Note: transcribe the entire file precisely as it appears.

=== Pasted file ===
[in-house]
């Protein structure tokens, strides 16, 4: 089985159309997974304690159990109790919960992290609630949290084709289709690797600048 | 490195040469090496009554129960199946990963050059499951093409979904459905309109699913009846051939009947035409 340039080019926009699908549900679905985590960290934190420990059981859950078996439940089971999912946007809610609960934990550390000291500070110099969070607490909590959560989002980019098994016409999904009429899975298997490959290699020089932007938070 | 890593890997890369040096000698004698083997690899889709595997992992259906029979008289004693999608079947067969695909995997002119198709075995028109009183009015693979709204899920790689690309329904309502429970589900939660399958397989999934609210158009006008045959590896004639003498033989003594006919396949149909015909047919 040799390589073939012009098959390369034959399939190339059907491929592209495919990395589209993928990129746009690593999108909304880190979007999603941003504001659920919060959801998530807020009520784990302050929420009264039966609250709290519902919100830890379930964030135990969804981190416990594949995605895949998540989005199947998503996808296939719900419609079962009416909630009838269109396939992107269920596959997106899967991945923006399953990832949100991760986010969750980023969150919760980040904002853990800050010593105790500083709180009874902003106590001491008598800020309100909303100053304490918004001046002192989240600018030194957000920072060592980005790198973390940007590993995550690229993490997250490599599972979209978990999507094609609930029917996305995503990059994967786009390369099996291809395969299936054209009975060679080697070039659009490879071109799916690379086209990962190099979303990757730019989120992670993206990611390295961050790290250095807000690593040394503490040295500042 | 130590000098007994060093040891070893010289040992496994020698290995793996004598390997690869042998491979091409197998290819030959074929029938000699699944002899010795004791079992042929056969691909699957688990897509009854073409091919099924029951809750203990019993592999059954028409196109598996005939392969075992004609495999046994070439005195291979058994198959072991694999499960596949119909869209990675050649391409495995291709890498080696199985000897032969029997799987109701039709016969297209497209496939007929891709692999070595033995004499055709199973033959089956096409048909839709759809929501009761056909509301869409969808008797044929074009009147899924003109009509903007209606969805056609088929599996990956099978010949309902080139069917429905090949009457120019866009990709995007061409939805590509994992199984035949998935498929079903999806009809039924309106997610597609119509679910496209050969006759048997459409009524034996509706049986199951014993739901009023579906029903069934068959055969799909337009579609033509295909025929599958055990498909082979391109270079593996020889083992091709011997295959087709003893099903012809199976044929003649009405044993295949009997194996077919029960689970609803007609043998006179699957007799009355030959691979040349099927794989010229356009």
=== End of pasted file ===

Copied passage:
[in-house]
């Protein structure tokens, strides 16, 4: 089985159309997974304690159990109790919960992290609630949290084709289709690797600048 | 490195040469090496009554129960199946990963050059499951093409979904459905309109699913009846051939009947035409 340039080019926009699908549900679905985590960290934190420990059981859950078996439940089971999912946007809610609960934990550390000291500070110099969070607490909590959560989002980019098994016409999904009429899975298997490959290699020089932007938070 | 890593890997890369040096000698004698083997690899889709595997992992259906029979008289004693999608079947067969695909995997002119198709075995028109009183009015693979709204899920790689690309329904309502429970589900939660399958397989999934609210158009006008045959590896004639003498033989003594006919396949149909015909047919 040799390589073939012009098959390369034959399939190339059907491929592209495919990395589209993928990129746009690593999108909304880190979007999603941003504001659920919060959801998530807020009520784990302050929420009264039966609250709290519902919100830890379930964030135990969804981190416990594949995605895949998540989005199947998503996808296939719900419609079962009416909630009838269109396939992107269920596959997106899967991945923006399953990832949100991760986010969750980023969150919760980040904002853990800050010593105790500083709180009874902003106590001491008598800020309100909303100053304490918004001046002192989240600018030194957000920072060592980005790198973390940007590993995550690229993490997250490599599972979209978990999507094609609930029917996305995503990059994967786009390369099996291809395969299936054209009975060679080697070039659009490879071109799916690379086209990962190099979303990757730019989120992670993206990611390295961050790290250095807000690593040394503490040295500042 | 130590000098007994060093040891070893010289040992496994020698290995793996004598390997690869042998491979091409197998290819030959074929029938000699699944002899010795004791079992042929056969691909699957688990897509009854073409091919099924029951809750203990019993592999059954028409196109598996005939392969075992004609495999046994070439005195291979058994198959072991694999499960596949119909869209990675050649391409495995291709890498080696199985000897032969029997799987109701039709016969297209497209496939007929891709692999070595033995004499055709199973033959089956096409048909839709759809929501009761056909509301869409969808008797044929074009009147899924003109009509903007209606969805056609088929599996990956099978010949309902080139069917429905090949009457120019866009990709995007061409939805590509994992199984035949998935498929079903999806009809039924309106997610597609119509679910496209050969006759048997459409009524034996509706049986199951014993739901009023579906029903069934068959055969799909337009579609033509295909025929599958055990498909082979391109270079593996020889083992091709011997295959087709003893099903012809199976044929003649009405044993295949009997194996077919029960689970609803007609043998006179699957007799009355030959691979040349099927794989010229356009």